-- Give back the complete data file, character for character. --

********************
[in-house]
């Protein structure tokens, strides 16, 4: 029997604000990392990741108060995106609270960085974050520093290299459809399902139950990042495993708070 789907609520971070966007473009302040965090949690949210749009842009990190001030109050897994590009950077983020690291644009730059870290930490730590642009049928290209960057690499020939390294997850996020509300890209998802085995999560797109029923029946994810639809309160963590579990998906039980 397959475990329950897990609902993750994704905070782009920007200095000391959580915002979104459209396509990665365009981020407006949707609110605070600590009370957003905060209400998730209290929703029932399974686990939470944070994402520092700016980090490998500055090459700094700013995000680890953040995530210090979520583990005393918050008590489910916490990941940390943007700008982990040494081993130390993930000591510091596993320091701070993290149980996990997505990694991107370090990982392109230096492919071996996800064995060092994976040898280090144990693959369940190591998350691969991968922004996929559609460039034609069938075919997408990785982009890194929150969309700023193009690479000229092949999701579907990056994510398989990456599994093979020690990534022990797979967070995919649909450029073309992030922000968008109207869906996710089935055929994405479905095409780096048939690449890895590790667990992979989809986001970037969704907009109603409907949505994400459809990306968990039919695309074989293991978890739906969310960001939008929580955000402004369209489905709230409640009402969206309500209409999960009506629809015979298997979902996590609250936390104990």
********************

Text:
[in-house]
């Protein structure tokens, strides 16, 4: 029997604000990392990741108060995106609270960085974050520093290299459809399902139950990042495993708070 789907609520971070966007473009302040965090949690949210749009842009990190001030109050897994590009950077983020690291644009730059870290930490730590642009049928290209960057690499020939390294997850996020509300890209998802085995999560797109029923029946994810639809309160963590579990998906039980 397959475990329950897990609902993750994704905070782009920007200095000391959580915002979104459209396509990665365009981020407006949707609110605070600590009370957003905060209400998730209290929703029932399974686990939470944070994402520092700016980090490998500055090459700094700013995000680890953040995530210090979520583990005393918050008590489910916490990941940390943007700008982990040494081993130390993930000591510091596993320091701070993290149980996990997505990694991107370090990982392109230096492919071996996800064995060092994976040898280090144990693959369940190591998350691969991968922004996929559609460039034609069938075919997408990785982009890194929150969309700023193009690479000229092949999701579907990056994510398989990456599994093979020690990534022990797979967070995919649909450029073309992030922000968008109207869906996710089935055929994405479905095409780096048939690449890895590790667990992979989809986001970037969704907009109603409907949505994400459809990306968990039919695309074989293991978890739906969310960001939008929580955000402004369209489905709230409640009402969206309500209409999960009506629809015979298997979902996590609250936390104990």